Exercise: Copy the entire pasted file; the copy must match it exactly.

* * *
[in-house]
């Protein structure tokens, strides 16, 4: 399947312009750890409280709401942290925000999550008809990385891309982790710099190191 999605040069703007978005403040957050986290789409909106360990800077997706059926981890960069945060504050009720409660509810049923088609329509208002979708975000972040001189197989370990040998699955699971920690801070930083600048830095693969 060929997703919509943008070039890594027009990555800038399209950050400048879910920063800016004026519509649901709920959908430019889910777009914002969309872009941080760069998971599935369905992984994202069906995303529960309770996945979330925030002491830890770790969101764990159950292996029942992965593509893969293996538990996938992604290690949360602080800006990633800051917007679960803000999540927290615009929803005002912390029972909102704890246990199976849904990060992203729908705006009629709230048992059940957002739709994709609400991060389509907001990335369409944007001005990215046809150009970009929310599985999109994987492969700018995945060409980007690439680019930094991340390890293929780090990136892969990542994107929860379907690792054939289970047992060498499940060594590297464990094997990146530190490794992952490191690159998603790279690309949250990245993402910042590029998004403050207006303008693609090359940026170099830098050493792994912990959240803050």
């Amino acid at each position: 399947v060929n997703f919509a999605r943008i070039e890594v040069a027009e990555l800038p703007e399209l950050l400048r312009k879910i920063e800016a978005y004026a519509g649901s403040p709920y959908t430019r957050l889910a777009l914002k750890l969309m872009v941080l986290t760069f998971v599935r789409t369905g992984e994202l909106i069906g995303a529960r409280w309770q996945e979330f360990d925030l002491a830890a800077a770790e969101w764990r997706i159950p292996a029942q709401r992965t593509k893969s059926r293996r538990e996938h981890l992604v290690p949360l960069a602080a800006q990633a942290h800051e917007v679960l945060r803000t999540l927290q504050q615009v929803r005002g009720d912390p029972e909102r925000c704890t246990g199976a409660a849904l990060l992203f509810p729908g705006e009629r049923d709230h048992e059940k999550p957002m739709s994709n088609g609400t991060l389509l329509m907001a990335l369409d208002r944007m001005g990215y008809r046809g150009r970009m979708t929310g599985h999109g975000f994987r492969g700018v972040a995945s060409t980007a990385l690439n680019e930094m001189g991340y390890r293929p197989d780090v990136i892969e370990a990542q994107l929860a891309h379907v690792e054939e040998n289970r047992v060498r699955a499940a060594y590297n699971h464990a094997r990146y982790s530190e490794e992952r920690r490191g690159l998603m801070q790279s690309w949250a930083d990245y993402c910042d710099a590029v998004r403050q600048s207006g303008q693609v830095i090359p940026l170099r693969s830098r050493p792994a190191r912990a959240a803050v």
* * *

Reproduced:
[in-house]
């Protein structure tokens, strides 16, 4: 399947312009750890409280709401942290925000999550008809990385891309982790710099190191 999605040069703007978005403040957050986290789409909106360990800077997706059926981890960069945060504050009720409660509810049923088609329509208002979708975000972040001189197989370990040998699955699971920690801070930083600048830095693969 060929997703919509943008070039890594027009990555800038399209950050400048879910920063800016004026519509649901709920959908430019889910777009914002969309872009941080760069998971599935369905992984994202069906995303529960309770996945979330925030002491830890770790969101764990159950292996029942992965593509893969293996538990996938992604290690949360602080800006990633800051917007679960803000999540927290615009929803005002912390029972909102704890246990199976849904990060992203729908705006009629709230048992059940957002739709994709609400991060389509907001990335369409944007001005990215046809150009970009929310599985999109994987492969700018995945060409980007690439680019930094991340390890293929780090990136892969990542994107929860379907690792054939289970047992060498499940060594590297464990094997990146530190490794992952490191690159998603790279690309949250990245993402910042590029998004403050207006303008693609090359940026170099830098050493792994912990959240803050």
């Amino acid at each position: 399947v060929n997703f919509a999605r943008i070039e890594v040069a027009e990555l800038p703007e399209l950050l400048r312009k879910i920063e800016a978005y004026a519509g649901s403040p709920y959908t430019r957050l889910a777009l914002k750890l969309m872009v941080l986290t760069f998971v599935r789409t369905g992984e994202l909106i069906g995303a529960r409280w309770q996945e979330f360990d925030l002491a830890a800077a770790e969101w764990r997706i159950p292996a029942q709401r992965t593509k893969s059926r293996r538990e996938h981890l992604v290690p949360l960069a602080a800006q990633a942290h800051e917007v679960l945060r803000t999540l927290q504050q615009v929803r005002g009720d912390p029972e909102r925000c704890t246990g199976a409660a849904l990060l992203f509810p729908g705006e009629r049923d709230h048992e059940k999550p957002m739709s994709n088609g609400t991060l389509l329509m907001a990335l369409d208002r944007m001005g990215y008809r046809g150009r970009m979708t929310g599985h999109g975000f994987r492969g700018v972040a995945s060409t980007a990385l690439n680019e930094m001189g991340y390890r293929p197989d780090v990136i892969e370990a990542q994107l929860a891309h379907v690792e054939e040998n289970r047992v060498r699955a499940a060594y590297n699971h464990a094997r990146y982790s530190e490794e992952r920690r490191g690159l998603m801070q790279s690309w949250a930083d990245y993402c910042d710099a590029v998004r403050q600048s207006g303008q693609v830095i090359p940026l170099r693969s830098r050493p792994a190191r912990a959240a803050v």